I gave an interview to My Private Banker the other day. They wanted to take my discussion of the potential bubble in currency trading a step further.
Investing in currencies is all the rage in wealth management. Currency ETFs, ETNs and currency structructured products are springing up like mushrooms. Inspired by the Euro crisis many private investors in the EU have started investing in currency products. Wealth managers and bankers play also a big role as more and more products are pushed on to their clients. But does currency investing make any sense? We talked about this topic to Josh Brown, who is one of the best known global finance bloggers providing daily comments on The Reformed Broker. Josh Brown has been recently a vocal critic of the boom in currency investing.
MyPrivateBanking: Why do you see a bubble in currency trading – comparable to bubbles in stocks or house prices?
Josh Brown: With currencies, we are still at the stage where we’re talking “prospective bubble”, but all the ingredients are there. This isn’t going to be a Price Bubble, it will be an Activity Bubble should the mania take over.
MyPrivateBanking: What differentiates this bubble from “normal” investment bubbles?
Josh Brown: Normal investment bubbles require a certain backdrop of speculative fervor along with some exogenous encouragement to fan the flames (think innovative mortgages or freely available margin leverage). This one is more akin to the Texas Hold ‘Em craze of the mid-2000’s where all of a sudden all your friends and neighbors were poker sharks out of nowhere.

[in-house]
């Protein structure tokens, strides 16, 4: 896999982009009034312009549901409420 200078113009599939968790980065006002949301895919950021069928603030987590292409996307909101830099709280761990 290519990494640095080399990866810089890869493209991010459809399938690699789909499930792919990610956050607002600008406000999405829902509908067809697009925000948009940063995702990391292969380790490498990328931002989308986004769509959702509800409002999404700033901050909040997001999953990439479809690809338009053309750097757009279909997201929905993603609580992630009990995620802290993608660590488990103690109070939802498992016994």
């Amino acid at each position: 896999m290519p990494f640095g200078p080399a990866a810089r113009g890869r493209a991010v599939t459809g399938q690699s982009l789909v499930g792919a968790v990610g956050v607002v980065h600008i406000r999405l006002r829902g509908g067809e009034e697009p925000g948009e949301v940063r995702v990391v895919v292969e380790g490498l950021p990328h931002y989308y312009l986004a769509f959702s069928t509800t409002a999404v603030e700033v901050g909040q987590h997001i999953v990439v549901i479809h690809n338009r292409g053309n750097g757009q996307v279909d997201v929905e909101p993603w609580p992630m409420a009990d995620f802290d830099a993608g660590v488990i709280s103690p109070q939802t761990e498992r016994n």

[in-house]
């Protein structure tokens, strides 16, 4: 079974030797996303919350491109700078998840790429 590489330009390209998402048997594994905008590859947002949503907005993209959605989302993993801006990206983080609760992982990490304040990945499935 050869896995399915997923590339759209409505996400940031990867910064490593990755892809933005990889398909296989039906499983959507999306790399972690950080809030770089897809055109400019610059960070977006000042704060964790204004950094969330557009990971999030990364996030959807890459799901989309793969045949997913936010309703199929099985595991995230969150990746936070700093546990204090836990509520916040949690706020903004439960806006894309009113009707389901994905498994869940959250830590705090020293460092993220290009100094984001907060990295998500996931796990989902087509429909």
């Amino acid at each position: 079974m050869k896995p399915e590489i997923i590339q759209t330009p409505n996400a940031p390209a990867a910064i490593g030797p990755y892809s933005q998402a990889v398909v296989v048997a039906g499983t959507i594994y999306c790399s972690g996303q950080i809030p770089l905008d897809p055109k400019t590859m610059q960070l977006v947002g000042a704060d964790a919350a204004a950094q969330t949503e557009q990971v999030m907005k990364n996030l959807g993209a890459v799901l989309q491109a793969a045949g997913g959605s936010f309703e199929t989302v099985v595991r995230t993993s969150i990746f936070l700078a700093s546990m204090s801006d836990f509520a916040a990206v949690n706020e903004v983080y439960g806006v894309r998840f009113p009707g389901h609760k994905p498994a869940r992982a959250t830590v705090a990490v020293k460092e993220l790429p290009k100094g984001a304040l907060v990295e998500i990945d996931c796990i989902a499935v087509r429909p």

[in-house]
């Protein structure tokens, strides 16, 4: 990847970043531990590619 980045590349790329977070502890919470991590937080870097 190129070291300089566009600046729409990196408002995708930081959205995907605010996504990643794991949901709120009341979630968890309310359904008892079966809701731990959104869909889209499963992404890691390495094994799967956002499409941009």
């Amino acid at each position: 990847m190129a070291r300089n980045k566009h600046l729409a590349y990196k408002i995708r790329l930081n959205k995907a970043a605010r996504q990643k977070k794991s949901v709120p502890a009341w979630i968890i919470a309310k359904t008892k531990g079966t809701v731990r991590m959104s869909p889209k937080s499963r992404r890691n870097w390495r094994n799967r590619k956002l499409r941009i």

MyPrivateBanking: Why do wealth managers increasingly recommend currency products to their clients?
Josh Brown: I think wealth managers are introducing ETFs that are currency-related because of what’s known as “reverse inquiry”. The financial media has done a really terrific job of painting the currency markets as unstable and exciting, this has led to product introductions and marketing which has in turn led to inquiries from the public to their advisors – “How can we get in on this”. The reality is that it’s foolish to “invest” in a currency from an asset management standpoint, unless we’re talking about swinging for the fences with the Iraqi Dinar or something. Currency is not an investment, it is a tool of monetary exchange and hedging activity.
MyPrivateBanking: Should a private client consider such products?
Josh Brown: Anyone looking to trade Forex should not be held back. But they should know that the pros are laughing at them. They should also know that the monster leverage involved all but guarantees a wipeout.
MyPrivateBanking: Are there any good reasons at all to invest in currencies and how should it be done – from a private investor’s point of view?
Josh Brown: Again, currency is not an “investment”. The six major trading pairs are actually fairly stable, there isn’t any money to be made on currency investment, only trading and speculation. And this requires a lot of leverage, which to me cancels out any “benefits” that anyone could cite. I would say no.
MyPrivateBanking: Thanks a lot for your insights, Josh.